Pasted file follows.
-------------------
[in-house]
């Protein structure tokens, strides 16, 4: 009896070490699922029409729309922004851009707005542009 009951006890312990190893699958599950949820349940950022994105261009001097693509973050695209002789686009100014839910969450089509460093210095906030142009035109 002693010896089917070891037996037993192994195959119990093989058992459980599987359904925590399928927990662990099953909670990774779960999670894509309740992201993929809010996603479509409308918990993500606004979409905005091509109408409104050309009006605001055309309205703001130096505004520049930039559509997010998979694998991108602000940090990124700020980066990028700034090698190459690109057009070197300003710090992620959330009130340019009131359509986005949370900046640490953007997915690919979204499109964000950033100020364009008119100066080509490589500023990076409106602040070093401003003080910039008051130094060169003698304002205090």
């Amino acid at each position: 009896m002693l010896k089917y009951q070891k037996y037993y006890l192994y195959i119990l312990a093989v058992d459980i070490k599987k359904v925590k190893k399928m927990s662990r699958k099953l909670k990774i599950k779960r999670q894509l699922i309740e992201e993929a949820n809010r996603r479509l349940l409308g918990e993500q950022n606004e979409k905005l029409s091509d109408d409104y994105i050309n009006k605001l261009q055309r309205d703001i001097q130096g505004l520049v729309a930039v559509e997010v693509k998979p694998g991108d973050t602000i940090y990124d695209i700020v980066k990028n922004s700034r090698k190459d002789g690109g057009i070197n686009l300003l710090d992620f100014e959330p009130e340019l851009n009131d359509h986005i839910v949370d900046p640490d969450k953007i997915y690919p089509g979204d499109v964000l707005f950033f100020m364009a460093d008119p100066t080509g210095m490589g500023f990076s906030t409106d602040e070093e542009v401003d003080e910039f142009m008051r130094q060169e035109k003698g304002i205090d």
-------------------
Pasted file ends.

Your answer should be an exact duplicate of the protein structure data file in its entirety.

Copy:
[in-house]
């Protein structure tokens, strides 16, 4: 009896070490699922029409729309922004851009707005542009 009951006890312990190893699958599950949820349940950022994105261009001097693509973050695209002789686009100014839910969450089509460093210095906030142009035109 002693010896089917070891037996037993192994195959119990093989058992459980599987359904925590399928927990662990099953909670990774779960999670894509309740992201993929809010996603479509409308918990993500606004979409905005091509109408409104050309009006605001055309309205703001130096505004520049930039559509997010998979694998991108602000940090990124700020980066990028700034090698190459690109057009070197300003710090992620959330009130340019009131359509986005949370900046640490953007997915690919979204499109964000950033100020364009008119100066080509490589500023990076409106602040070093401003003080910039008051130094060169003698304002205090």
């Amino acid at each position: 009896m002693l010896k089917y009951q070891k037996y037993y006890l192994y195959i119990l312990a093989v058992d459980i070490k599987k359904v925590k190893k399928m927990s662990r699958k099953l909670k990774i599950k779960r999670q894509l699922i309740e992201e993929a949820n809010r996603r479509l349940l409308g918990e993500q950022n606004e979409k905005l029409s091509d109408d409104y994105i050309n009006k605001l261009q055309r309205d703001i001097q130096g505004l520049v729309a930039v559509e997010v693509k998979p694998g991108d973050t602000i940090y990124d695209i700020v980066k990028n922004s700034r090698k190459d002789g690109g057009i070197n686009l300003l710090d992620f100014e959330p009130e340019l851009n009131d359509h986005i839910v949370d900046p640490d969450k953007i997915y690919p089509g979204d499109v964000l707005f950033f100020m364009a460093d008119p100066t080509g210095m490589g500023f990076s906030t409106d602040e070093e542009v401003d003080e910039f142009m008051r130094q060169e035109k003698g304002i205090d």